A child once said that a family is "a group of people who love and take care of each other." Keeping this definition firmly implanted in the front of your brain and heart will allow you as a child care provider to more fully understand the importance of family to us all and the importance of accepting the make up of the families whose children are in your care. It is important for you to help children being raised in diverse family arrangements to feel that they are apart of a real family. The children may know that their family structure is not the normal one in the community and may be self-conscious about it. You can help the child understand that this is okay .
You can help children accept different family structures by defining families in terms of what people do for each other. In many ways your center provides an extended family for the children.
Have the children list what a family provides for its members. Have them draw, cut out and paste, or list things a family provides. Even very young children will be able to name many of these. Discuss how these things are provided in families. Use the experiences of your children. Then you may expand upon this by reading stories about other times in history or other cultural groups. How did they meet the same needs?
Family groups provide: food, shelter, clothing; a sense of identity and a feeling of belonging; language for communicating with others; cultural heritage; economic support; affection; care in sickness and in health; spiritual belief or world view; rules for appropriate behavior; survival skills; values and traditions; education; recreation; relaxation and a haven. How does your child care program provide these things?
Consider your own attitudes! Are you unknowingly conveying a negative image about some families? Do you consider some families as "broken"?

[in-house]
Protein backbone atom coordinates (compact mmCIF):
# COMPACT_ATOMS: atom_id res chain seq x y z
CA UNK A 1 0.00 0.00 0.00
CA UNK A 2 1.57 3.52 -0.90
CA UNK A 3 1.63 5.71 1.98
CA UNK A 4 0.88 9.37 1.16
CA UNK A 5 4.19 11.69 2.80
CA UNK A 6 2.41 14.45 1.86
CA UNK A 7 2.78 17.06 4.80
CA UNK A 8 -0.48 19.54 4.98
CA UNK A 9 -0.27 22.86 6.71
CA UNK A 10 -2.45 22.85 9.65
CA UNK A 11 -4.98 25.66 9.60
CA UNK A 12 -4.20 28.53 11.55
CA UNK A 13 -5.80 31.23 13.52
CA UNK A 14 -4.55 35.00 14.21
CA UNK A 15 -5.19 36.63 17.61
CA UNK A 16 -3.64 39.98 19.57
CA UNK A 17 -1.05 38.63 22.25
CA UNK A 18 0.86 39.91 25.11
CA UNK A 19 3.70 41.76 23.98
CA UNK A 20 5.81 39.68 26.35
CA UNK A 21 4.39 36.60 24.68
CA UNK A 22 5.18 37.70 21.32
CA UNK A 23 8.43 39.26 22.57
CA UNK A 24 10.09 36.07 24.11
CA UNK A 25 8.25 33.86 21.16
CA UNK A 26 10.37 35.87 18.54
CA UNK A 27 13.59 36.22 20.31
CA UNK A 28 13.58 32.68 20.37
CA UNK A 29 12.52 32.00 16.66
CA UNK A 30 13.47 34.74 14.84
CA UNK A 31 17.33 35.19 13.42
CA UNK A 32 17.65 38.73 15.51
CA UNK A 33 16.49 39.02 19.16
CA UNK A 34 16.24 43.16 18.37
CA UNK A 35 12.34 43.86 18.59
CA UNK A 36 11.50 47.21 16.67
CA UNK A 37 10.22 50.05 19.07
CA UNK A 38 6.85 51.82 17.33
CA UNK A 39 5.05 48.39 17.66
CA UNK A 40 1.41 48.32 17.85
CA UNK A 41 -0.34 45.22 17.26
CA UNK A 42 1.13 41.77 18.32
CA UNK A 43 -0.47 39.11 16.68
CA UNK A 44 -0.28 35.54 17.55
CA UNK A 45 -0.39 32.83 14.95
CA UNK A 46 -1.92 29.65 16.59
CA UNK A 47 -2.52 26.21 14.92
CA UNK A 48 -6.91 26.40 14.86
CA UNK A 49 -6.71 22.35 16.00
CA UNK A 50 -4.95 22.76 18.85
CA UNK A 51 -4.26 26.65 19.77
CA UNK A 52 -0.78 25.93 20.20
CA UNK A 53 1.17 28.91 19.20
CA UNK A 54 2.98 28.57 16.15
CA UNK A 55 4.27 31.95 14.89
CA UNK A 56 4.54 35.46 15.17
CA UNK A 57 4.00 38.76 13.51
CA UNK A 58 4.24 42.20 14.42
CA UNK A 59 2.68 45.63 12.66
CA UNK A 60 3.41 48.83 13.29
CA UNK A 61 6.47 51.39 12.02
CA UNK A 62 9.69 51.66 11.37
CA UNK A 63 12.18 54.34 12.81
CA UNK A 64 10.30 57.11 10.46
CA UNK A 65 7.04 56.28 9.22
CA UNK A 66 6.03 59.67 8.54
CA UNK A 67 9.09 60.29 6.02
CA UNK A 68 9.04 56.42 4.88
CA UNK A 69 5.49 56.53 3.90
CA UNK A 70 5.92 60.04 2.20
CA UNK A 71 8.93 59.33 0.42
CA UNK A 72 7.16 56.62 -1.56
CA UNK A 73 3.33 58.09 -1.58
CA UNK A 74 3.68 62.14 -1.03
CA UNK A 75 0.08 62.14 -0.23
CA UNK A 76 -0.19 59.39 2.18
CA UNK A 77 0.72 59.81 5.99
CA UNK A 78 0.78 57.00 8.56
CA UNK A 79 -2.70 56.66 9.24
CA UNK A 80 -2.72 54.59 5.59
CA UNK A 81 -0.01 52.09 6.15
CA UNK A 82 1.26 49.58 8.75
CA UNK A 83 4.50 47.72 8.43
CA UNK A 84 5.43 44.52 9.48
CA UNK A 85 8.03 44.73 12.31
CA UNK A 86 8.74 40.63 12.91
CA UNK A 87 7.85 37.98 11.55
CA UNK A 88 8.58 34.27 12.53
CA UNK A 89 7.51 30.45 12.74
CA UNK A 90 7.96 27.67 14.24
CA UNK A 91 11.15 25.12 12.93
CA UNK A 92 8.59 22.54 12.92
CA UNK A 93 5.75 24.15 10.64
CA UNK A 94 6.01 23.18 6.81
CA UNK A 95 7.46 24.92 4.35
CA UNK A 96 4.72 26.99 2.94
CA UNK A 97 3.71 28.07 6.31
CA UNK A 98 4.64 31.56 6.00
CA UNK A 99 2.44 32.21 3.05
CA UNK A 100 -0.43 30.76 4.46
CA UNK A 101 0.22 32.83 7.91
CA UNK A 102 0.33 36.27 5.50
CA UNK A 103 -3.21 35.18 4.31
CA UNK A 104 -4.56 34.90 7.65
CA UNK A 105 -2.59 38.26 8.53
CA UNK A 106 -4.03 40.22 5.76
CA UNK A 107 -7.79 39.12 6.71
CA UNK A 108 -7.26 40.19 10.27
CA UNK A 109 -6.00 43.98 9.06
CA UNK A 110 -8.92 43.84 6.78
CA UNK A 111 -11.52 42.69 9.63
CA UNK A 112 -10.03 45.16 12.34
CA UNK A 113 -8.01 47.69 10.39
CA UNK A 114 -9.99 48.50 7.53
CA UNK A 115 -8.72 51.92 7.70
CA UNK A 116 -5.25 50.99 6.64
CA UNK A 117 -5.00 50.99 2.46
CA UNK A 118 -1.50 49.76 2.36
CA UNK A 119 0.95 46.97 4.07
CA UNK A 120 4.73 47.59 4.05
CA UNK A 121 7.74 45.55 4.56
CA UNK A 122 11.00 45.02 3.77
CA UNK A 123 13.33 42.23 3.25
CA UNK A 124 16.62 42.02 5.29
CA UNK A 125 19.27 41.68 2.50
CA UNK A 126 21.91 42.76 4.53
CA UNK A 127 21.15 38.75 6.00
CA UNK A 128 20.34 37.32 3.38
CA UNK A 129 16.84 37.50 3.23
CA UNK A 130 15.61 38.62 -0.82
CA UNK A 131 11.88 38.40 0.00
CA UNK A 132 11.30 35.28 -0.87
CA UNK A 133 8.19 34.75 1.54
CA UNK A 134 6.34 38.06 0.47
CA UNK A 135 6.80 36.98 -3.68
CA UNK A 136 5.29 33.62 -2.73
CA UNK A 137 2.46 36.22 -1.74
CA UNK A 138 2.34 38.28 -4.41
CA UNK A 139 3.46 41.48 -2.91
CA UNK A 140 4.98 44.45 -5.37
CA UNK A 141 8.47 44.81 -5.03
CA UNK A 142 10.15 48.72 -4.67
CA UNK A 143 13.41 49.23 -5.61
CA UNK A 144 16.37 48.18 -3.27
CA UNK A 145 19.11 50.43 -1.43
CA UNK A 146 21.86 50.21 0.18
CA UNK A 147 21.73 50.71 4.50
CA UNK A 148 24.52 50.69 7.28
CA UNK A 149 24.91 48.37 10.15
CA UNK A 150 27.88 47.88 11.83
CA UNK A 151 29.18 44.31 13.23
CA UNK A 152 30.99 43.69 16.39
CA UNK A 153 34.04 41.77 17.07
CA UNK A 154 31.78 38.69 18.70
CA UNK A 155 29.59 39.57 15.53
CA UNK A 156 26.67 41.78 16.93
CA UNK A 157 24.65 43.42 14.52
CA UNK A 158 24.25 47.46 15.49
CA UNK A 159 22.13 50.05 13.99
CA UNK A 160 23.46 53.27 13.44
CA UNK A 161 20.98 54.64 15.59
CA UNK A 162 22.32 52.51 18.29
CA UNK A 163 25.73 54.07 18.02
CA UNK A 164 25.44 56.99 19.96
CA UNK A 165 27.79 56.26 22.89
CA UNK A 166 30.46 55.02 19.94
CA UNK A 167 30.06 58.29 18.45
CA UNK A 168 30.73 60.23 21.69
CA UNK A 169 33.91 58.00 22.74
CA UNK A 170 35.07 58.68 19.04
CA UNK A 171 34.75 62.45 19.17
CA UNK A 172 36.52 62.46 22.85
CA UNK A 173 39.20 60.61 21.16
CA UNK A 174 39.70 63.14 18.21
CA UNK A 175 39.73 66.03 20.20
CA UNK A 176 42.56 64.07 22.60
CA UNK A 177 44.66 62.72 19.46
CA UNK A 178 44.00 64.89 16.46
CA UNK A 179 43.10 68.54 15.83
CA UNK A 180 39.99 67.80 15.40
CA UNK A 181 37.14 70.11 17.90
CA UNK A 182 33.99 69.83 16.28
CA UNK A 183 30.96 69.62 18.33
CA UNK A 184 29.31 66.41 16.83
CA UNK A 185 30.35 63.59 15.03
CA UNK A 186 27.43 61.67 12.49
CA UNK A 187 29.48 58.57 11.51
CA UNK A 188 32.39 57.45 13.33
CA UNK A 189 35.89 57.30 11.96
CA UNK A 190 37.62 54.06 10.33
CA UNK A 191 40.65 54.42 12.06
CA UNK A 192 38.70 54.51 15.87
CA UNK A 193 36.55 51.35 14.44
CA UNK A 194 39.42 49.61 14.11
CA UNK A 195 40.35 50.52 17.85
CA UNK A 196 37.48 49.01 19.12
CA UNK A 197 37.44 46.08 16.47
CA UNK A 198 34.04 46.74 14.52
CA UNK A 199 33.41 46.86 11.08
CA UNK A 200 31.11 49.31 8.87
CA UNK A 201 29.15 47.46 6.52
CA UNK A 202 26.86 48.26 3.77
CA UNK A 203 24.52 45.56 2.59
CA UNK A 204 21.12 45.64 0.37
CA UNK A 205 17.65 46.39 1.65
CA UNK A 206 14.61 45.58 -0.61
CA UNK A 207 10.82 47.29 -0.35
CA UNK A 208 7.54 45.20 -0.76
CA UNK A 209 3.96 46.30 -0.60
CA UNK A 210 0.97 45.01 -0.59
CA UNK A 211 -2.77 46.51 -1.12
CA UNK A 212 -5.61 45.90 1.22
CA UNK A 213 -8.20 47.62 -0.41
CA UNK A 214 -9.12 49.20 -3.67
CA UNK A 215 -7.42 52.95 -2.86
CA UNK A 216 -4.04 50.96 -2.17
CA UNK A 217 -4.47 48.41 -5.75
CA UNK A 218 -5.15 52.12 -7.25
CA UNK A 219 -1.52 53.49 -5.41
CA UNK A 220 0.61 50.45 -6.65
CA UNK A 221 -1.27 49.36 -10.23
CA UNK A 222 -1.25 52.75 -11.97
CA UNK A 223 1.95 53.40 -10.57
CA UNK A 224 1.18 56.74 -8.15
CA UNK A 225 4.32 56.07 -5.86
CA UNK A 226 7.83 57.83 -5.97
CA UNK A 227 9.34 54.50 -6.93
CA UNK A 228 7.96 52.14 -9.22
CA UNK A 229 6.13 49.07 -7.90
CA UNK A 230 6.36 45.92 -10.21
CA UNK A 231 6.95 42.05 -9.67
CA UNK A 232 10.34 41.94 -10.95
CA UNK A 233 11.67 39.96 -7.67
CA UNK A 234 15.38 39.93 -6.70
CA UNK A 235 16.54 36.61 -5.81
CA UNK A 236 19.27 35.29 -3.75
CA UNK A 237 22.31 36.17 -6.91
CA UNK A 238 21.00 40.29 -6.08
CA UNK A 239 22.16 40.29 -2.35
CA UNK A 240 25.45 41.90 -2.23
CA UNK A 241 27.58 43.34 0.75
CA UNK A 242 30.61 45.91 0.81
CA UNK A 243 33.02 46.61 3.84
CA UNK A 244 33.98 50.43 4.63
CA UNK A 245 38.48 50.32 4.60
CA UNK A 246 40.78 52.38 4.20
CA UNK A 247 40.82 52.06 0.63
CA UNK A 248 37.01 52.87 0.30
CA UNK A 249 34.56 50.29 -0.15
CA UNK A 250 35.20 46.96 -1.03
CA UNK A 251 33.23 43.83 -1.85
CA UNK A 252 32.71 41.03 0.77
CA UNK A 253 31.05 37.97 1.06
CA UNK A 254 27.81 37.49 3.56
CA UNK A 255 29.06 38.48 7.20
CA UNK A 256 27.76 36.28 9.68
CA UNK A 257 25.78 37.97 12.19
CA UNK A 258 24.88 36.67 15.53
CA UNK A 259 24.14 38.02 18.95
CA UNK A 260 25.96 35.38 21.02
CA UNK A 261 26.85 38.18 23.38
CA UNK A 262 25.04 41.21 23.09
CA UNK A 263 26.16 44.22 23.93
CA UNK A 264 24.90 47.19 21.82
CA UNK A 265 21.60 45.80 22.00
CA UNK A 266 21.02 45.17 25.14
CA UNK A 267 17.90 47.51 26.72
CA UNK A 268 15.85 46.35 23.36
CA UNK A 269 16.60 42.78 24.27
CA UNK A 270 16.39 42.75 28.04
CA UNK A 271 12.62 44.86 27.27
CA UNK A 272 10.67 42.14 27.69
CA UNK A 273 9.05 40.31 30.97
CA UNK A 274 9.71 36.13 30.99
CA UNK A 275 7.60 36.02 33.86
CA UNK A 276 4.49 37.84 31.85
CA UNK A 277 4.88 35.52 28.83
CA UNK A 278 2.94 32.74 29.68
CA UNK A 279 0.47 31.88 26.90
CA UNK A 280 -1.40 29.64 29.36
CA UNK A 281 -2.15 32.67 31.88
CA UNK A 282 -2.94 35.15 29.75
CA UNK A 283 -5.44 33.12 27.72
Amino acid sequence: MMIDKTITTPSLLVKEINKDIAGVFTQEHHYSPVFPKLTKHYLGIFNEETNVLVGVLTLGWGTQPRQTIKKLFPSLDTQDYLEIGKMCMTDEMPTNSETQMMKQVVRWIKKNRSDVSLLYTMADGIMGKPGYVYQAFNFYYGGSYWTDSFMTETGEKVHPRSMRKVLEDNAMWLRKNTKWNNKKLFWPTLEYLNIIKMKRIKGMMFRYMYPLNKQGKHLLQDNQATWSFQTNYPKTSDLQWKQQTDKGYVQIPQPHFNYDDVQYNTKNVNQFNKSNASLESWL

Talk to the children about the many different ways people can be a family. Again you can use stories from other cultures and times in history or if the children are comfortable their own stories.
Encourage children to ask questions. Answer these honestly referring back to the functions of a family and avoid making personal judgements about adult choices in family formation.
Let children talk about their own families only when they are comfortable doing so. No child should be coerced into sharing information they do not wish or may have been told not to share.
Understand that it may be difficult for children to explain their family structure. Encourage parents to spend time helping their child to describe their family in terms of how needs are met and to help children develop the words to describe the family.
You may ask children to draw a picture of all of the people who are a part of their family. Let them talk to you about the picture.
There are many different ways to do most everything in the world. This includes providing the supports for individuals to allow them to be healthy and happy. These systems and groups are families. Who belongs is defined by the group. Children need your acceptance and the acceptance of others in your program, regardless of the composition of that family group.